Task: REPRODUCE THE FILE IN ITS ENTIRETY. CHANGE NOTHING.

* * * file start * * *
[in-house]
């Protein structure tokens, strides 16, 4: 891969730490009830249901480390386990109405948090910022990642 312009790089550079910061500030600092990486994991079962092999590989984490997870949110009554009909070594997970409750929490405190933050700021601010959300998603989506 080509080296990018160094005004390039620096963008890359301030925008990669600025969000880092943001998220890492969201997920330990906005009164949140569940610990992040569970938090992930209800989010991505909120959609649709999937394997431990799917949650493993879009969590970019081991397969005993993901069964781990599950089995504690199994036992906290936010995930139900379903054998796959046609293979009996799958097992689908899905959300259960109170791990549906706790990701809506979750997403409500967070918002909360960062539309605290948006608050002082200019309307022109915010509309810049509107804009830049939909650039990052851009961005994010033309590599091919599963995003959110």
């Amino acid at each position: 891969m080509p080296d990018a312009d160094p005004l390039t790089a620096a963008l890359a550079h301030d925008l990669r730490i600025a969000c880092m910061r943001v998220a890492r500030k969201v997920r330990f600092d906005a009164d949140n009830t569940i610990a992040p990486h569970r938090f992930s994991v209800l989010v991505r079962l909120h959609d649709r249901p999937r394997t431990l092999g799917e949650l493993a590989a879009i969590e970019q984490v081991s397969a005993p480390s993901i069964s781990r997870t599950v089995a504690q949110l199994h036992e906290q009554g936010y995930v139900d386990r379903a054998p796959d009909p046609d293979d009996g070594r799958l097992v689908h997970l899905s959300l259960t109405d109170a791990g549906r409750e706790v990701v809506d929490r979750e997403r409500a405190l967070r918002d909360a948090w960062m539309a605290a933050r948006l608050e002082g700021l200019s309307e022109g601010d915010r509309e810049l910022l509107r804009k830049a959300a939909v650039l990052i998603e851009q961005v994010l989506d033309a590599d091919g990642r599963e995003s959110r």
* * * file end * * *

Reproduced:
[in-house]
């Protein structure tokens, strides 16, 4: 891969730490009830249901480390386990109405948090910022990642 312009790089550079910061500030600092990486994991079962092999590989984490997870949110009554009909070594997970409750929490405190933050700021601010959300998603989506 080509080296990018160094005004390039620096963008890359301030925008990669600025969000880092943001998220890492969201997920330990906005009164949140569940610990992040569970938090992930209800989010991505909120959609649709999937394997431990799917949650493993879009969590970019081991397969005993993901069964781990599950089995504690199994036992906290936010995930139900379903054998796959046609293979009996799958097992689908899905959300259960109170791990549906706790990701809506979750997403409500967070918002909360960062539309605290948006608050002082200019309307022109915010509309810049509107804009830049939909650039990052851009961005994010033309590599091919599963995003959110």
């Amino acid at each position: 891969m080509p080296d990018a312009d160094p005004l390039t790089a620096a963008l890359a550079h301030d925008l990669r730490i600025a969000c880092m910061r943001v998220a890492r500030k969201v997920r330990f600092d906005a009164d949140n009830t569940i610990a992040p990486h569970r938090f992930s994991v209800l989010v991505r079962l909120h959609d649709r249901p999937r394997t431990l092999g799917e949650l493993a590989a879009i969590e970019q984490v081991s397969a005993p480390s993901i069964s781990r997870t599950v089995a504690q949110l199994h036992e906290q009554g936010y995930v139900d386990r379903a054998p796959d009909p046609d293979d009996g070594r799958l097992v689908h997970l899905s959300l259960t109405d109170a791990g549906r409750e706790v990701v809506d929490r979750e997403r409500a405190l967070r918002d909360a948090w960062m539309a605290a933050r948006l608050e002082g700021l200019s309307e022109g601010d915010r509309e810049l910022l509107r804009k830049a959300a939909v650039l990052i998603e851009q961005v994010l989506d033309a590599d091919g990642r599963e995003s959110r």